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Food Review: Tai Cheong Bakery at Holland Village (Singapore)

 
Renowned Hong Kong bakery Tai Cheong Bakery has recently opened its doors at Holland Village. Serving their signature egg tarts, Tai Cheong Bakery in Holland Village is also dishing out a range of mouthwatering cha chaan teng dishes. For the unfamiliar, cha chaan tengs are Hong Kong style coffee shops which serve a range of rice, noodle and western style dishes. Reflecting the historical cultural mix of east and west that defines Hong Kong today.

Macaroni Soup with

Three Macaroni Soup with Luncheon Meat, $8.50.

Commonly eaten during breakfast or brunch in Hong Kong but also available throughout the day, this Three Macaroni Soup with Luncheon Meat is a perfect example of the Hong Kong take on Italian macaroni. Served in a tomato based broth and topped with three eggs and crispy luncheon meat, this light and comforting bowl of goodness is definitely not one to be missed.

Hong Kong Style French Toast

Hong Kong Style French Toast, $6.50.

Those who have eaten French toast in Hong Kong will understand how thick and fluffy Hong Kong style French Toast can be. Often served with a square of cold butter that has started melting on the hot bread once served, all the diner has to do is drench this sinful delight in the sweet pleasures of amber maple syrup. The perfect blend of salty and sweet. Not recommended for those who are on a diet.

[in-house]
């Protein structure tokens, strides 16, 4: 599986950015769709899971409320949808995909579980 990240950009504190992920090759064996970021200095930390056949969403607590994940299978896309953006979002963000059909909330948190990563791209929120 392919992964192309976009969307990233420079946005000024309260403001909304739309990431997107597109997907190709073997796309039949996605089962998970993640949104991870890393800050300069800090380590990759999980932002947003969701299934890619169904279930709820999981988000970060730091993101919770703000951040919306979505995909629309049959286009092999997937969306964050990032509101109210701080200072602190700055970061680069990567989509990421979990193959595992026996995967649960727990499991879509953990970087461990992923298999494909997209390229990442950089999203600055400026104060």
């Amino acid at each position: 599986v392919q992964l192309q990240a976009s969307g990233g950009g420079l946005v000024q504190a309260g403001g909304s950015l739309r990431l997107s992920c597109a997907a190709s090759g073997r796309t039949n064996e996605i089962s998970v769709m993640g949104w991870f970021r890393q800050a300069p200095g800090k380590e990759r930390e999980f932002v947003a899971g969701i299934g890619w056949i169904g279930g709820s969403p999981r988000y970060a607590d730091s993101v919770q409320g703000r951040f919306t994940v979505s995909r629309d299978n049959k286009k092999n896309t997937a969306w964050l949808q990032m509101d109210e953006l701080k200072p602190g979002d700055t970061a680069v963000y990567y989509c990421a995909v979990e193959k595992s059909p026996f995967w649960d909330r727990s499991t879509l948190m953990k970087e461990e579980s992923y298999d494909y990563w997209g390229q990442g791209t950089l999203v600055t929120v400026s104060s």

Scrambled Egg Toast with Chicken Chop

Scrambled Egg Toast Stack with Chicken Chop, $9.50.

Hot crispy toast is smothered in silky scrambled eggs and served alongside crunchy, deep fried chicken chop. Scrambled eggs can be rather tricky as some prefer them runny, while others prefer them stiff. Here at Tai Cheong, the eggs are somewhat in the middle, satisfying anyone who likes scrambled eggs, regardless of how they like their eggs done. Nothing spells disaster more than an under-seasoned and soggy chicken chop. Fortunately, this Scrambled Egg Toast Stack with Chicken Chop in Tai Cheong are crispy and extremely tasty, leaving diners wanting for more.

Beef Brisket Curry Rice

Beef Brisket Curry Rice, $10.90.

The Macanese influence on Hong Kong cuisine, curry dishes in Hong Kong such as this originally came from Macau, a small Chinese enclave near Hong Kong which was also recently returned to China. Unlike Hong Kong which was British, Macau was under the Portuguese and much Indian influence came to Macau from various Portuguese colonies in India such as Goa. This Beef Brisket Curry Rice dish has now gained a foothold in Hong Kong and many cha chaan tengs usually offer beef brisket curry, either with rice or noodles as one of their menu staples. The one offered here in Tai Cheong featured soft, tender beef brisket enveloped in a fragrant curry sauce over steaming white rice. For many in Singapore, much preferred alternatives such as Malay and Indian curries dominate. However, this lovely dish is still much worth a try.

Three Coloured SIlky Egg

Three Coloured Silky Eggs with Rice, $9.90.

White rice topped with roasted pork and crispy pork belly. Covered in a rich sauce and blanketed with a thick layer of eggs. This Three Coloured Silky Eggs with Rice errs towards the very filling and heavy side. Perfect for those who love substantial meals. A lovely combination although if it could be a little saltier, it would be heaven.